It wasn't the first time sausages had been the excuse for a power-play. Way back in 2003, sausages were the focus of debate on I'm a Celebrity... Get Me Out of Here! Then, the battle was between the contestants and the producers, with the contenders threatening to quit en bloc, leaving ITV with five hours to fill. This year, the battle was entirely internal. The Party does negotiate, but likes to pretend it does not; I'm a Celeb's producers are transparent and honest.

Room 101 In January, Gregg Wallace suggested that sausages enter Room 101.

In a change to prior practice, the lab rats were allowed and encouraged to discuss nominations, to plot and scheme openly. Let go of the arbitrary and counter-productive rule, only ever introduced to clip Nick Bateman's wings, and directly responsible for more ill-feeling than any other. The rule was re-introduced at The Party's convenience, and the entertainment programme suffered.

ILR-32 — ah, this isn't working. Benedict said that he was a human being, and that he could snuggle up to whoever he wanted to snuggle up to, whatever genitalia they had, and there was nothing wrong with that. His argument was contradicted by Julie Bindel, a publicity-seeking hate-peddler who claimed that women only sleep with men because patriarchy's made them, mmmkay? (We may be slightly misrepresenting Miss Bindel's argument.) Because Miss Bindel is not in The Party's television studio, and Benedict was, there was no chance to discuss this matter further. Nor was the opportunity taken up when Benedict had left the studio. Apparently, this doesn't fall in the remit of Bit on the Side, on the grounds that it's too complex for the Channel 5 audience to understand. Yet Channel 5 was let loose with Daria?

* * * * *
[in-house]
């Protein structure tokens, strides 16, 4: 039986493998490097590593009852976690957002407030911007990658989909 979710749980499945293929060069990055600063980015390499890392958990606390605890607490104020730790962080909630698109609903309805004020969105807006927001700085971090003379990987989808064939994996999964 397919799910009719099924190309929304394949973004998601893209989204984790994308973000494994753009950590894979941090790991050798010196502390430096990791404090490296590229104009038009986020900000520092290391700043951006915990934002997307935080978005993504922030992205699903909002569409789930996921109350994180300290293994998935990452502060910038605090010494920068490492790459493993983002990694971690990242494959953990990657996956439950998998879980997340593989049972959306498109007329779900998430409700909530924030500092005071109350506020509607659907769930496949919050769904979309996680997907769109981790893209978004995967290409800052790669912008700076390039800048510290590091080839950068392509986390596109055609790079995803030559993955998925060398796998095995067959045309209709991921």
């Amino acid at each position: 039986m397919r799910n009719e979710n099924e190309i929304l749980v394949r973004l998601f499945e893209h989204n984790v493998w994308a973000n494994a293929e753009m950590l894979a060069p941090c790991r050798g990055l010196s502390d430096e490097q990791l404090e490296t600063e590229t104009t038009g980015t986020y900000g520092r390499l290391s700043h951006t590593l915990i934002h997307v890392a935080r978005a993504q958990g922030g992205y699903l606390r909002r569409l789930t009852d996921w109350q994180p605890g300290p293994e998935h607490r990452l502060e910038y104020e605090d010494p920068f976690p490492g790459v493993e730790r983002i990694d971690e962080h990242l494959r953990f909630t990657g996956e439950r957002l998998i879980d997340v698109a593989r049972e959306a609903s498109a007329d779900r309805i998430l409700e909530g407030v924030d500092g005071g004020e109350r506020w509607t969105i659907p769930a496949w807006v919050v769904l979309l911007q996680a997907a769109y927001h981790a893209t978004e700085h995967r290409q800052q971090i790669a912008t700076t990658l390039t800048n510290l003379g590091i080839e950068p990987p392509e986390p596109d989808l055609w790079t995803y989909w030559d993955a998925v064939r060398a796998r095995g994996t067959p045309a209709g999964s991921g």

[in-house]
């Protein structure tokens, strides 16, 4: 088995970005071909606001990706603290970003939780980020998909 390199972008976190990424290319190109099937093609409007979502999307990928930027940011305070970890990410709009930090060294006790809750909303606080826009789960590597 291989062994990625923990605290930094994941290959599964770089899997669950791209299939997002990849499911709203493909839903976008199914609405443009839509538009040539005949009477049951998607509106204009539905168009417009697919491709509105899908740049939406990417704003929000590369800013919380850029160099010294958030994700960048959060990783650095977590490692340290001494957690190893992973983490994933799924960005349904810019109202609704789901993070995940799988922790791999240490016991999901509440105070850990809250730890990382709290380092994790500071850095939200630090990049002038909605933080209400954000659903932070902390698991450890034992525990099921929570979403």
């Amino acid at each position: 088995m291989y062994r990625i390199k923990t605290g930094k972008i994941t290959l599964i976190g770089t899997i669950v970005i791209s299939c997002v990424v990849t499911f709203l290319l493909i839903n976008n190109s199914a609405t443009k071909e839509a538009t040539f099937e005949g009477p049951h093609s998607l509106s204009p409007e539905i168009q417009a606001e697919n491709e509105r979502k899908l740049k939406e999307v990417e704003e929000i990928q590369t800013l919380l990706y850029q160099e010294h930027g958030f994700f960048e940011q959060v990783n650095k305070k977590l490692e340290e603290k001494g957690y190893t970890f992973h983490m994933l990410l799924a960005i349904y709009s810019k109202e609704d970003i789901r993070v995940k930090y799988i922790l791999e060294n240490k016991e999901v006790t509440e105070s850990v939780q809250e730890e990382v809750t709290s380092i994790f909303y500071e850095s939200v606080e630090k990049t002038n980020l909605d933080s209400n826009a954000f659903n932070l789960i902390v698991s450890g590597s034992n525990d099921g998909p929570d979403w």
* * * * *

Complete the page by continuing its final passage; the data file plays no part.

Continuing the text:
"The stories people tell make and reveal patterns. They unfold and invoke a vision of a world."

We heard the national anthem more on Big Brother than on any other show. Never mind Gary Barlobe and the Soldiers' WAGs, never mind Andy and Mo and Victoria and Kate, just get Sara to holler the song in her unique style. "God save the Queen" is written to be easy for anyone to sing, it only has a range of a few notes, and Sara managed to miss them all.